Other particlesEdit

genitive bi
commitative yiq

The genitive is to show ownership, alike to the English " of ... " or " ...'s ".

The commitative is used to show with whom together you perform something, they are neither actually have to perform the verb nor have to be used to perform the verb.

Particle suffixesEdit

To give information otherwise not able to be found out using context can be given used some suffixes to the particles, these are omitted as often as possible.

plural -yem
singular + indefinite -in
plural + indefinite -ylin

adjectivesEdit

Adjectives have aglutenating suffixes. Of each level of suffixes only one can occur at a time.

first level suffixesEdit

The first level suffixes mostly have effect on the meaning of the adjective.

simple / positive -
inclusive -mi
exclusive / negative -ye

second level suffixesEdit

positive -
comparative -gil
superlative -yen

UsageEdit

To form a nounpart in a sentence that compares a noun in an adjective propity the thing that is compared to has a stative location particle after it.

(X) le (Z)-gil (Y).
>> Y is more Z than X
(x) le (z)-yen (Y).
>> Y is the most Z of X

VerbsEdit

Verbs have an agglutenative tail. A number of suffixes is able to follow the verb in a perticular order so they effect the action of the verb, each level of suffix in its own way.

first level suffixes / tenseEdit

The tense effects the time of when a verb is executed.

standard -
archaic -aq
future -il

The archaic tense is rarely used, but indicates something happened long ago, often used for documents about wars over five decades ago or to write fantasy stories and fairytales. The future tense is not needed, but does imply something is somewhat far in the future, for the near future the standard tense is most often used.

second level suffixes / relationEdit

The second affix shows your relation with the speaker, this can be omitted, but in some occasions would be very rude.

neutral -o
formal -ene
familiar -oq
intimate -an

The neutral affix is used mostly for people you know and you have a mostly business relations (equals and colleagues, schoolmates etc.). The familiar relation is mostly used for people you know well and you are slightly friendly with. Pritty much the same as the neutral relation, but for people you know better (colleagues of the same department, classmates etc.). The formal relation is used to speak to strangers and to people you have a purely business relation with (strangers, bosses, people from other companies, clients etc.). The intimate suffix is used mostly for people you really like, good friends and family mostly.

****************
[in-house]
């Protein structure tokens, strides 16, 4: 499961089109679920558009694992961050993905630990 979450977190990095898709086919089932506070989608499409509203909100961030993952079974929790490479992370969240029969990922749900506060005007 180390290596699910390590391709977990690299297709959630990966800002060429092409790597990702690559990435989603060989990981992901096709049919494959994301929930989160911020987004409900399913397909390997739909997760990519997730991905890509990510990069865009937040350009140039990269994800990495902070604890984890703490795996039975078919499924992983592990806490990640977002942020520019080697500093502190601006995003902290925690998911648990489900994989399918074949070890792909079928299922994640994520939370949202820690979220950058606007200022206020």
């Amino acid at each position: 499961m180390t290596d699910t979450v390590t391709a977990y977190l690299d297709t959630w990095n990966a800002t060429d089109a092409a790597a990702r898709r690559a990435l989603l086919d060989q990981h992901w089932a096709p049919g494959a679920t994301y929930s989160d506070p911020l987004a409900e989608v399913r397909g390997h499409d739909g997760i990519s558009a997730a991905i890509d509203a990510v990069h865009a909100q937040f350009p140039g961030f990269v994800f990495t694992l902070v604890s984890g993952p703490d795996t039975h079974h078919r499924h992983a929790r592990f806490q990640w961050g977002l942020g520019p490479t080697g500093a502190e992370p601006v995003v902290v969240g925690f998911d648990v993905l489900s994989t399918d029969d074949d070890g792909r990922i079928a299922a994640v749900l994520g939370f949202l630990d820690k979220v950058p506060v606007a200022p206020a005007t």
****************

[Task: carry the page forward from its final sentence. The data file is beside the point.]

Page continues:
third level suffixes / aspectEdit

The third level suffixes are used to show the relation with time the verb has.

plain -
perfect -loq
initiative -nim
attemptive -nen

The perfect shows that the action already has been executed and finished. The initiative shows that the action has to be started or just started and the attemptive shows that the executer of the action is trying (but not succeeding) the action.

fourth level suffixes / moodEdit

The mood shows what relation the action has to other sentences, or what is done with the action.

plain -
cause -len
lead -ban
wish -tyegen
command -ten
possibility -in

The cause is what causes something and leads into the lead. The wish form means that the person saying this "i wish that ....". The command means that you tell someone to do the action. And possibility means that the action can be performed, but does not have to be.

fith level suffixes / politenessEdit

Politeness is something alike to the relation, but is rarely used.

plain -
polite -ig
impolite -em
affectionate -ao

The polite form is mostly used when speaking to (far) superiors and elder people. The impolite form shows rudeness in what you are saying, so does the affectionate show affection when used.

sixth level suffixes / morphologyEdit

The morphology suffixes can turn the verb into a different word in use.

verb -
noun form -yen
adjective form -nim

Both forms are comparable to the English verb+ing, but the adjective form is solely used as an adjective and the noun form is solely used as an noun. (note that a noun can be formed from the adjective form making it a different kind of noun, close to "the one who is verb+ing".)

SyntaxEdit

LexiconEdit

Example textEdit